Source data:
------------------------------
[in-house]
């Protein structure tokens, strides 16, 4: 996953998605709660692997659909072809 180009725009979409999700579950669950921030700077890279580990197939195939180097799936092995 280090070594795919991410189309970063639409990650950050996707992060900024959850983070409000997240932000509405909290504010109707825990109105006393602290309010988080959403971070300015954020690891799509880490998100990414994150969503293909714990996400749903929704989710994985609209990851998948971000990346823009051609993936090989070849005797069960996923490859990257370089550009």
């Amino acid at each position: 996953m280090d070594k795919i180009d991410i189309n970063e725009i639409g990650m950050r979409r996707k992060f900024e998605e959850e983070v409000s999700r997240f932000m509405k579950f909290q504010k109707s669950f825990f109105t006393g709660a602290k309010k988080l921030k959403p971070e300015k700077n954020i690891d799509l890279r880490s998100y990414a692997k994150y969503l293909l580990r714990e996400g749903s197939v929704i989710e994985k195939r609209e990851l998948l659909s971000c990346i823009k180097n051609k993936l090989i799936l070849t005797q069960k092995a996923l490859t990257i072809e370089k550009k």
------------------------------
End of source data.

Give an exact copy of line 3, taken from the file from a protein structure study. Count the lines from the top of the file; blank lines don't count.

């Amino acid at each position: 996953m280090d070594k795919i180009d991410i189309n970063e725009i639409g990650m950050r979409r996707k992060f900024e998605e959850e983070v409000s999700r997240f932000m509405k579950f909290q504010k109707s669950f825990f109105t006393g709660a602290k309010k988080l921030k959403p971070e300015k700077n954020i690891d799509l890279r880490s998100y990414a692997k994150y969503l293909l580990r714990e996400g749903s197939v929704i989710e994985k195939r609209e990851l998948l659909s971000c990346i823009k180097n051609k993936l090989i799936l070849t005797q069960k092995a996923l490859t990257i072809e370089k550009k």